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PostPosted: Fri Dec 02, 2011 9:10 am 
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Joined: Tue Sep 07, 2010 8:31 am
Posts: 1006
Location: La Jolla, CA
Delivery Date: 01 Apr 2011
Leaf Number: 1317
kwhirky wrote:
One very fundamental problem is that "Days" can currently only be assigned to one "Timer" at a time.

This limitation is something that could easily be fixed exclusively with a software update --- even with the most minimal change to the existing interface. When assigning Days to Timers, instead of just "Timer1" and "Timer2", the options should be "Timer1", "Timer2", "Both", "None". How easy is that.

Not sure I understand the logic behind this suggestion. How would the car interpret the command to use "Both" timers on the same day? Seem to me that would be an ambiguous and confusing command, and would have to include some other element to determine priority. Please explain further.

Thx,
TT

_________________
Tom Tweed
La Jolla, CA
Plowshare Media
Ocean Blue SL-etec #1317 delivered 4/1/2011 now has over 45K miles.
First capacity bar lost at 31,953 miles, after 26 months in service;
Second bar lost at 38,685 miles just before 33 months.


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PostPosted: Sun Dec 04, 2011 1:50 am 
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Joined: Thu Feb 24, 2011 2:41 pm
Posts: 1457
Location: Phoenix, AZ
Delivery Date: 03 Jun 2011
kwhirky wrote:
When assigning Days to Timers, instead of just "Timer1" and "Timer2", the options should be "Timer1", "Timer2", "Both", "None".
As mentioned before, Timer1 and Timer2 can conflict with each other.

kwhirky wrote:
In terms of this addressing a standard use case --- this car only has a ~80 mile range (at 80% charge). So I'd argue that it's quite common for people needing to charge both at home, and at work for the normal working week.
The only reason to use a timer is so that you're charging during off peak hours to save money. That means the timer is really only needed at home and not at work. So one timer per day should suffice.

The second timer is needed more like for weekends when the peak time may not apply.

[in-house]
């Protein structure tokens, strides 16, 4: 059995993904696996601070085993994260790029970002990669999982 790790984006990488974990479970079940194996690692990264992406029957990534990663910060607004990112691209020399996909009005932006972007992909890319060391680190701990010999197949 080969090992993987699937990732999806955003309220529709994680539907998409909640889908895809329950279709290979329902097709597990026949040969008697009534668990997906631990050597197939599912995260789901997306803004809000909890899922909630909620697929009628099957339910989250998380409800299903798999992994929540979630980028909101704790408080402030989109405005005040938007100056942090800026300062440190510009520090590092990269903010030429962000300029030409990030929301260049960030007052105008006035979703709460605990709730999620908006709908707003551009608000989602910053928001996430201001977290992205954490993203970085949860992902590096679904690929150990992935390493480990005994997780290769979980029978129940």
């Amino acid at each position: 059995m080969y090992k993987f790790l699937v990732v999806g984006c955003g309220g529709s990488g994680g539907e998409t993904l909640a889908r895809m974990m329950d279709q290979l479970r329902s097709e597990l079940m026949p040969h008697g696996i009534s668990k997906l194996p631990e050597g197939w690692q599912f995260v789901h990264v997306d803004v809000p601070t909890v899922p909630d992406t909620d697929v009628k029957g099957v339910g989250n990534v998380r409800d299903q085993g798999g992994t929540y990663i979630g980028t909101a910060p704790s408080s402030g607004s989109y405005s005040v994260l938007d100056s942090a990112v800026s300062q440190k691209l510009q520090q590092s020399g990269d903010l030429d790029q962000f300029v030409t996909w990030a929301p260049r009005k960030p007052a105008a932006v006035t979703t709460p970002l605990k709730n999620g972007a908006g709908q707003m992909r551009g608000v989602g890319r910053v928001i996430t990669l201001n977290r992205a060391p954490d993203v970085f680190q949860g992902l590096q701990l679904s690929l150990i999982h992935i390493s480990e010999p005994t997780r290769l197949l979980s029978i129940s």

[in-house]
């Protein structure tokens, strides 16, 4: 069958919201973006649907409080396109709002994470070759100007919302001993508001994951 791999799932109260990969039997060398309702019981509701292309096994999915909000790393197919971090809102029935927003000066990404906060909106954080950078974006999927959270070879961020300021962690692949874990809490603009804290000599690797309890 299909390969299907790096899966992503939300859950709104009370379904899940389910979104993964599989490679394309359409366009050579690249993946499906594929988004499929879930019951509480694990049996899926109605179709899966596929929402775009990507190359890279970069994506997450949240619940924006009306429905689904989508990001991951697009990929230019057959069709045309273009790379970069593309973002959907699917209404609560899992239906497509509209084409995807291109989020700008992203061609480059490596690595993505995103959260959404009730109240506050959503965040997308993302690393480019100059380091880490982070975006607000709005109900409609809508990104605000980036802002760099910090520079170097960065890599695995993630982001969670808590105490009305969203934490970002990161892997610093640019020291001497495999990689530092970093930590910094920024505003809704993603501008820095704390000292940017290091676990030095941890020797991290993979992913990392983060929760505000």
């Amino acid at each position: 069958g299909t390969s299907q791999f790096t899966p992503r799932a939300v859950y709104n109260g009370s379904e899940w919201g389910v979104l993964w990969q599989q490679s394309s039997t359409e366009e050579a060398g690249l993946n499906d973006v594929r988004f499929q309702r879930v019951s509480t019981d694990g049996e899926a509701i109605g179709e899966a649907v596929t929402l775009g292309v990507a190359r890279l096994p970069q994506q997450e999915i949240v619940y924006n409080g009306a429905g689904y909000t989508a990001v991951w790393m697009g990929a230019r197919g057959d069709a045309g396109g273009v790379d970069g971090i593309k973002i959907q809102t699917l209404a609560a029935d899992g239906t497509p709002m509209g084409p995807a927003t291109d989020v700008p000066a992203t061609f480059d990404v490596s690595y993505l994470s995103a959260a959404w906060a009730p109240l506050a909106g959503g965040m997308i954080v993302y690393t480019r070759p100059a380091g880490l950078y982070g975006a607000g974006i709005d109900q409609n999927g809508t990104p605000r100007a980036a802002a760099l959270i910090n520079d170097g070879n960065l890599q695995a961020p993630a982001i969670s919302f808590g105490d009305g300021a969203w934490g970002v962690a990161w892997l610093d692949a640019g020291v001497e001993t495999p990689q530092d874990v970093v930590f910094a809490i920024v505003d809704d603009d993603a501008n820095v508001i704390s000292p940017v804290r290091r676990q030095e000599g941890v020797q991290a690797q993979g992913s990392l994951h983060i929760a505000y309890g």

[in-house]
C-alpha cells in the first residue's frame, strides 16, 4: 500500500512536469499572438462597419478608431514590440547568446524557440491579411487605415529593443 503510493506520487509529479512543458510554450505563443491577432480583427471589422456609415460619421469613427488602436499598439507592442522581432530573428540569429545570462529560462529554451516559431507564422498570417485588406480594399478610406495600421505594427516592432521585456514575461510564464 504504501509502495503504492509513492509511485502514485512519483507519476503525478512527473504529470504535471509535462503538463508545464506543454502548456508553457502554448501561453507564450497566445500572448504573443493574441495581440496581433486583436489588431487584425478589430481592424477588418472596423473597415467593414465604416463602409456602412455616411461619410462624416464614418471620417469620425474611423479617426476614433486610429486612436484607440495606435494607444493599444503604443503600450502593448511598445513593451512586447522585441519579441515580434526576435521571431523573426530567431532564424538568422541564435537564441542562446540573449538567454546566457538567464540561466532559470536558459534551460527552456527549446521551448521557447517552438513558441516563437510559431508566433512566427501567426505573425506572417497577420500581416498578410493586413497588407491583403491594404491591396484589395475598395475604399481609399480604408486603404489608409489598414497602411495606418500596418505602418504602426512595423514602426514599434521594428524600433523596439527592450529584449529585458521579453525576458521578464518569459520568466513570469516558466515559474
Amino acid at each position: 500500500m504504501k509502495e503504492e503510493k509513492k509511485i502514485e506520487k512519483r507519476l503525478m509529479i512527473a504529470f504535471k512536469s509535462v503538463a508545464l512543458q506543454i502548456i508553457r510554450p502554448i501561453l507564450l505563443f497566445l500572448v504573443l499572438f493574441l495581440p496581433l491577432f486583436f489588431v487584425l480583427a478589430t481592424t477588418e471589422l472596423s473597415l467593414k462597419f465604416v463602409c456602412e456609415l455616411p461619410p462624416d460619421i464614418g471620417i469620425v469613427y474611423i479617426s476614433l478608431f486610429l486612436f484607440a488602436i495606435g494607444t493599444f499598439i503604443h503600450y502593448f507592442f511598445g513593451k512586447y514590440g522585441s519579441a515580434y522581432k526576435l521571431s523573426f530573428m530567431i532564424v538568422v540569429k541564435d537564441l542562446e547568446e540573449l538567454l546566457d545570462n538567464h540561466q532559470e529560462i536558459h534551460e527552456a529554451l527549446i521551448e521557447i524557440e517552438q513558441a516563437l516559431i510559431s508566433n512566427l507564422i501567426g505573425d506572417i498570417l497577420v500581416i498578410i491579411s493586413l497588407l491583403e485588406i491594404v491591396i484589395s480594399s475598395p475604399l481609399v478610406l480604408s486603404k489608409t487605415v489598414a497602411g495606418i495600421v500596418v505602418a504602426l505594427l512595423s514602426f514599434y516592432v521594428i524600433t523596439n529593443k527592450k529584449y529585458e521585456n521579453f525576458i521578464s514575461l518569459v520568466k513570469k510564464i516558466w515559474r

When you're charging away from home, the Timer Override button is designed to allow you to charge any time. But it has 2 flaws. The first flaw is that it doesn't allow you to set 80% charging. The second flaw is that it will go back to the timer if somebody disconnect and reconnect the charging connector from your car while you're gone, possibly not enabling the charging to resume upon reconnect.

If you have a charging station at home that has its own timer, you can work around the Timer Override flaw by setting the Off Peak schedule using the home charging station's timer, and set the Leaf timer's from 12am to 12am at 80% so you can charge anytime outside the house without having to resort to the Timer Override button at all.

I'm not saying that I support how they design the Leaf timer. Of course they can do a better job with it. I'm just saying that we need to understand why they design it the way it is so we can use it within that intention so we can get it to work better for us.


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PostPosted: Wed Sep 26, 2012 7:05 am 
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Joined: Wed Sep 26, 2012 6:34 am
Posts: 2
Delivery Date: 26 Sep 2012
GM did years of research into Volt battery on how to get best performance & longevity out of it. They decided that the harshest abuse of Lithium batteries occur when battery is fully discharged or fully charged. When charging the last 10% (90-100% was the worse). They had originally planned on a 80% battery rance based on this information, IE battery would never discharge below 10 % and never above 90 % of capacity. This was to extend battery life. Since I do not own a Volt, but understand price for 2013 model has dropped like a rock (closer to Volt), I cannot say for a fact what their final production design was.